The last thing a producer wants to hear from a client is that a carrier is dragging its heels over paying a claim. That kind of talk can turn into word-of-mouth one wants to avoid in a business where reputation is foremost.
Steve Meyers, a member of LTC Financial Partners LLC, Miami, says that’s the reason he only deals with companies that are prompt in paying claims. “They have a reputation, which they stand by, for paying claims in a prompt manner,” he says of the carriers he represents.
Meyers and other producers in the business observe thankfully that claim-payment complaints seldom arise, and when they do, it’s usually not the carrier’s fault.
“We found that the usual reason is the client’s misinterpretation of the policy,” says Ray Dobbie, president, Dobbie Insurance Agency Inc., Wellesley, Mass. “It often turns out the carrier hasn’t got all the information they need yet.”
The producer must ensure the client understands that it typically takes four to six weeks after the carrier receives a completed claim form to make a determination. Dobbie also explains to the client the procedure for handling a claim, including a face-to-face assessment, certification by a licensed practitioner and other requirements that can slow payments.
“We’ll talk to the ill person and say, ‘Let’s get all the information the carrier needs. Here’s a list of the things they don’t have.’ Then once it’s all together, we have the client overnight the information to them.”
In the vast majority of cases, the client simply has not understood the LTC policy, Dobbie says.
“Some think that as soon as they have an illness, the checks will start arriving,” he says. “But it may turn out they haven’t met the deductible, or have waited to file instead of filing immediately. Some think they have to wait for the 90-day qualification period to lapse before they apply. They need to realize they should file as soon as they become ill.”
Phyllis Shelton, President, LTC Consultants, Nashville, Tenn., says the producer’s first response to a client’s complaint should be to pinpoint what the problem might be.
“It might not be the insurance company,” she says. “A lot of medical providers don’t have sophisticated billing systems, so it could be that the insurance company is not getting the right bill from the provider. Or a medical professional might not be sending in the right records.”
If after receiving all appropriate information, the carrier has still failed to act on a claim, Shelton says the producer should contact the carrier personally.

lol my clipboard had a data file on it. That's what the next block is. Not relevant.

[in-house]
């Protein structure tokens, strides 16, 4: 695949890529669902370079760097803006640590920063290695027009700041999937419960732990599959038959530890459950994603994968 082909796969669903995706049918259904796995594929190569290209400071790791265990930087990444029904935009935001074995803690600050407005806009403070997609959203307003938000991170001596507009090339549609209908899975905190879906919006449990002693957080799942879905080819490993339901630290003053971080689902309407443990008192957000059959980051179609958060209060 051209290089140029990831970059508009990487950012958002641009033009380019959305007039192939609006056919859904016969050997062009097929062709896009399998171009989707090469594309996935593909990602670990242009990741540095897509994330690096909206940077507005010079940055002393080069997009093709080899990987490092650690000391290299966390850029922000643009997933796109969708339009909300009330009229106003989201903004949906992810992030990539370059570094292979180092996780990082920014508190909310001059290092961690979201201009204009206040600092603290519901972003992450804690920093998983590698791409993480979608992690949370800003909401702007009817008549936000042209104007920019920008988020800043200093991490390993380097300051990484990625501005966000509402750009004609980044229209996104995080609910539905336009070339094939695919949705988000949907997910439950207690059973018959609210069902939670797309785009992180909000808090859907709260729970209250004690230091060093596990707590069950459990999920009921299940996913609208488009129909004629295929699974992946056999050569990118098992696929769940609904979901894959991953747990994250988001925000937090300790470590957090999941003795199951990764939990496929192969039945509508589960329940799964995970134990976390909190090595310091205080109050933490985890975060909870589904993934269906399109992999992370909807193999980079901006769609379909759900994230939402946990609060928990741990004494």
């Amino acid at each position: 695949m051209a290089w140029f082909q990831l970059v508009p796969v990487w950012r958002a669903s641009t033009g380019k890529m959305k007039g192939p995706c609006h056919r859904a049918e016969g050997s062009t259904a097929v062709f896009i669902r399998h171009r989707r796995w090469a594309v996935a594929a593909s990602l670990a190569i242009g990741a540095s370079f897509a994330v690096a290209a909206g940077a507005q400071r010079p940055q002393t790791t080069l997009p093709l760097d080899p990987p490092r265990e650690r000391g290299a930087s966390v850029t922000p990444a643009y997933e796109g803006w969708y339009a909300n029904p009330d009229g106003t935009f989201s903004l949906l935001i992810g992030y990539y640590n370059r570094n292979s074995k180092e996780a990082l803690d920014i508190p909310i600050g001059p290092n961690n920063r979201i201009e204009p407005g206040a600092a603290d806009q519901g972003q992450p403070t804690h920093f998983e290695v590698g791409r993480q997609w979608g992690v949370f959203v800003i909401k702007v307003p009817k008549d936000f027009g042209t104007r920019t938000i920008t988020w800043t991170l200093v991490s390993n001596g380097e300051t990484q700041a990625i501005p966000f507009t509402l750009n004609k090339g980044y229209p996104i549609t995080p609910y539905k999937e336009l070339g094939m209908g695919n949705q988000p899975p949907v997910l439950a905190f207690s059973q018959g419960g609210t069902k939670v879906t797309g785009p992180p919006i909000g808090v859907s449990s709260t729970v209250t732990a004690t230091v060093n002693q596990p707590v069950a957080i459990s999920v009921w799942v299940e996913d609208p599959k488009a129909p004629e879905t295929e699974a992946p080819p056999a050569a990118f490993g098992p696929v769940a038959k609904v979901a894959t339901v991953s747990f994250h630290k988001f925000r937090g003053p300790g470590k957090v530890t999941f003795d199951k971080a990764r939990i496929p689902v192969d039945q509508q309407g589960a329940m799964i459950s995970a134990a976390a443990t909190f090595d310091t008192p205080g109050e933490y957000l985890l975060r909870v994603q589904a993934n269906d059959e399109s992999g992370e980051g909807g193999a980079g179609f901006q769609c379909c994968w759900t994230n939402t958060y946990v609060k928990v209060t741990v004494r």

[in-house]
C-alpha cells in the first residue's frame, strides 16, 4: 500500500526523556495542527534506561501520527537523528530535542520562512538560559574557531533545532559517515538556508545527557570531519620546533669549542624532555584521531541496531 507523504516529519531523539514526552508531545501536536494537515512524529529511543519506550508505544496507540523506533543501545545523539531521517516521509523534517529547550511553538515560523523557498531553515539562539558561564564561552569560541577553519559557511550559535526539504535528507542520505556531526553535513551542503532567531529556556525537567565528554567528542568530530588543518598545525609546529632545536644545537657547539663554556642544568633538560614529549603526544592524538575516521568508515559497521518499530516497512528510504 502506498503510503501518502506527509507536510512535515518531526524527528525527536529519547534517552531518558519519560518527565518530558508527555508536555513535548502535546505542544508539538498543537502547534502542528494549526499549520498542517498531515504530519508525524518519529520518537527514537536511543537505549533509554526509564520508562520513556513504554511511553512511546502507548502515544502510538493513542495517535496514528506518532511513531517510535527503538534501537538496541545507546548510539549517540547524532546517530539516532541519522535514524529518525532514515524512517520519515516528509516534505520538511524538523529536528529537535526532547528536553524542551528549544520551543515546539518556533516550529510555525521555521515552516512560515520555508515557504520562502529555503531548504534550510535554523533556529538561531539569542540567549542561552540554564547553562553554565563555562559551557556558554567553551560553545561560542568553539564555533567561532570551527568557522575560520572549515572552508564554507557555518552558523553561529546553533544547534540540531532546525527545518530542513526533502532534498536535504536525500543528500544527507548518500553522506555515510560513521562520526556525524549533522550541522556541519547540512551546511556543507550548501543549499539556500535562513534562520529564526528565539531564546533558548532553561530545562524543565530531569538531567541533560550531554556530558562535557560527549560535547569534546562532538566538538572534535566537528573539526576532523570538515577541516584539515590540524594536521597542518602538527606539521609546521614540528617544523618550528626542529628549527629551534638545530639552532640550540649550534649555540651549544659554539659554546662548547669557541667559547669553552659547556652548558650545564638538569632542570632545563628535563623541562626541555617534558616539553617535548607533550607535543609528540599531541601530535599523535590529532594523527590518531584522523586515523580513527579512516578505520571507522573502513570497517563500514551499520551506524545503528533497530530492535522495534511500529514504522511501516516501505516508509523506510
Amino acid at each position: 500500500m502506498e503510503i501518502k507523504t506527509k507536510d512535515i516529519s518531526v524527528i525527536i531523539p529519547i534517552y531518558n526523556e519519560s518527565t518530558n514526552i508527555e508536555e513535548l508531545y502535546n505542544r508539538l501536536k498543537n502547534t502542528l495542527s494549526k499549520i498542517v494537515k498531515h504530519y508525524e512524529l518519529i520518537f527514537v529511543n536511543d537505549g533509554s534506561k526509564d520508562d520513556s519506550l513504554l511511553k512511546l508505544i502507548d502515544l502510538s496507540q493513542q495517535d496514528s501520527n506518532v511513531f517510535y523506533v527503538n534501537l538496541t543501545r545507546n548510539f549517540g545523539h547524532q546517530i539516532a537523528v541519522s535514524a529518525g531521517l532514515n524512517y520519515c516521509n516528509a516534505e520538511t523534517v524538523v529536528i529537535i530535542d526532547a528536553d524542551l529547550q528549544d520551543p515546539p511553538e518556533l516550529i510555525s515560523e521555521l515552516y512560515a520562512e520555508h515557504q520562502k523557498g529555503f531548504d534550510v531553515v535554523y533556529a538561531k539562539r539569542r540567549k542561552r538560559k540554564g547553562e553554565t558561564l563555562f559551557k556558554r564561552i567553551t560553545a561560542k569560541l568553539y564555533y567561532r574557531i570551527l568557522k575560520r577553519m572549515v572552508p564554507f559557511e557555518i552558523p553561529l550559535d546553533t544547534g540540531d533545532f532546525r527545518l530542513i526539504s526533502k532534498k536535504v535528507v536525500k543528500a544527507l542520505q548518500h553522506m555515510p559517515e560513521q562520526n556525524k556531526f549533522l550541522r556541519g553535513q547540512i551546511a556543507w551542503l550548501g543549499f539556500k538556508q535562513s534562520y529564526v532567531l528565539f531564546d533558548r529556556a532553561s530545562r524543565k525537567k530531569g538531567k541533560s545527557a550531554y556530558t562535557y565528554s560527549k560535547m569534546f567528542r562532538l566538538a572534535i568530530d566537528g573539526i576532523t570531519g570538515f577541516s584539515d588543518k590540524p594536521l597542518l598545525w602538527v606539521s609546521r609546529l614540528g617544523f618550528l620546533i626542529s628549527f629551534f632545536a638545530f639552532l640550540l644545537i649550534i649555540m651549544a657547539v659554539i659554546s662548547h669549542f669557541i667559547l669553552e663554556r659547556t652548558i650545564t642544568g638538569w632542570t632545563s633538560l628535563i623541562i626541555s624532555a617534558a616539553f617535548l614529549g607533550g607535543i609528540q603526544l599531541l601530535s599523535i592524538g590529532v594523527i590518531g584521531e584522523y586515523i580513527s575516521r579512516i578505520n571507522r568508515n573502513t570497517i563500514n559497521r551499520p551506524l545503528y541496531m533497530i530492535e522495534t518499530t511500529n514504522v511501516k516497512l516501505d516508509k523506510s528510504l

“If after three phone calls, they’re not paying correctly or speedily enough, then the consumer should be told to contact the state insurance department and ask for policyholder services, and they’ll deal with the insurance company on the client’s behalf,” Shelton says. “Only as a last resort should you contact an elder law attorney to advocate the claimant.”
Bob Miller, an LTC specialist with LTC Financial Partners, Kirkland, Wash., has an important precaution for producers:
“What you don’t want to do is make any statement on behalf of carriers. You can’t obligate them. Where possible, direct the client to the carrier’s claims department, and let them go through that process.”
If the client still is dissatisfied, Miller would assure the client he will check on the claim personally.
“I wouldn’t say more than that,” Miller says. “Then call claims and see what’s going on. Is it that the person’s not eligible because of a benefit trigger that hasn’t been met? Or is payment being sought for a facility or service not covered under the policy? Understand what’s at issue. In most states, there’s a time period on processing a claim, usually 60 days.”
Miller points out, too, that the individual must meet the LTC contract’s eligibility rules, such as that the illness or injury amounts to a medical necessity and that the impairment involves a required ADL.
“If you as the agent feel the claim should be paid according to the contract, have a conversation with the claims department,” Miller advises. “If you then decide it’s legitimate, ask the client to write a letter to the president of the insurance company. That is probably going to get a response.”
Mark Gebhardt, president of Commercial Markets Insurance Companies, St. Mary, Fla., says he personally would want to talk to the president or CEO of the carrier if he believed a claim had been delayed or denied unfairly.
“That’s something they as lead executives would want to know about,” he says, “and sometimes they can be very insulated from such problems in their positions.”
Usually, there’s a legitimate reason for delays, Gebhardt says. If not, “we should think about doing any future business with that carrier.”